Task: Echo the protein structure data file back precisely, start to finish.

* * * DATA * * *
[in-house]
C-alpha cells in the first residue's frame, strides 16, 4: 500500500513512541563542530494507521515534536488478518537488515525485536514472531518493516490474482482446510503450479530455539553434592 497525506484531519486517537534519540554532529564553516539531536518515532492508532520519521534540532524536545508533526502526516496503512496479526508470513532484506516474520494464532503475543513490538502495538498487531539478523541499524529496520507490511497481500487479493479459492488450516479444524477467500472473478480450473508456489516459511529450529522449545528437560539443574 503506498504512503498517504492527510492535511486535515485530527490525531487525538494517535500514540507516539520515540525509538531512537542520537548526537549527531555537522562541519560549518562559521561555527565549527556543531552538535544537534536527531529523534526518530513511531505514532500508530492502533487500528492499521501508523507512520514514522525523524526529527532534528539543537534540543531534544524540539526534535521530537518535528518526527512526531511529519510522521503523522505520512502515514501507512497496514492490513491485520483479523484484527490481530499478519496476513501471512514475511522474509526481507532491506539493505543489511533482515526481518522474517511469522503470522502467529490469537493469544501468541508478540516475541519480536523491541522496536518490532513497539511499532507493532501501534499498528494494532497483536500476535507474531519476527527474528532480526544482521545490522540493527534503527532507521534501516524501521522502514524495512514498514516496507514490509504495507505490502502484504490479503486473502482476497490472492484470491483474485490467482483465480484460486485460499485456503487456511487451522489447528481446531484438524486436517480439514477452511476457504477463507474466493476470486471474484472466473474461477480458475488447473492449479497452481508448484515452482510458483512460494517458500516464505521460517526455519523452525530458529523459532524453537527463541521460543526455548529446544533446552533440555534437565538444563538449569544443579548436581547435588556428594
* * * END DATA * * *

[in-house]
C-alpha cells in the first residue's frame, strides 16, 4: 500500500513512541563542530494507521515534536488478518537488515525485536514472531518493516490474482482446510503450479530455539553434592 497525506484531519486517537534519540554532529564553516539531536518515532492508532520519521534540532524536545508533526502526516496503512496479526508470513532484506516474520494464532503475543513490538502495538498487531539478523541499524529496520507490511497481500487479493479459492488450516479444524477467500472473478480450473508456489516459511529450529522449545528437560539443574 503506498504512503498517504492527510492535511486535515485530527490525531487525538494517535500514540507516539520515540525509538531512537542520537548526537549527531555537522562541519560549518562559521561555527565549527556543531552538535544537534536527531529523534526518530513511531505514532500508530492502533487500528492499521501508523507512520514514522525523524526529527532534528539543537534540543531534544524540539526534535521530537518535528518526527512526531511529519510522521503523522505520512502515514501507512497496514492490513491485520483479523484484527490481530499478519496476513501471512514475511522474509526481507532491506539493505543489511533482515526481518522474517511469522503470522502467529490469537493469544501468541508478540516475541519480536523491541522496536518490532513497539511499532507493532501501534499498528494494532497483536500476535507474531519476527527474528532480526544482521545490522540493527534503527532507521534501516524501521522502514524495512514498514516496507514490509504495507505490502502484504490479503486473502482476497490472492484470491483474485490467482483465480484460486485460499485456503487456511487451522489447528481446531484438524486436517480439514477452511476457504477463507474466493476470486471474484472466473474461477480458475488447473492449479497452481508448484515452482510458483512460494517458500516464505521460517526455519523452525530458529523459532524453537527463541521460543526455548529446544533446552533440555534437565538444563538449569544443579548436581547435588556428594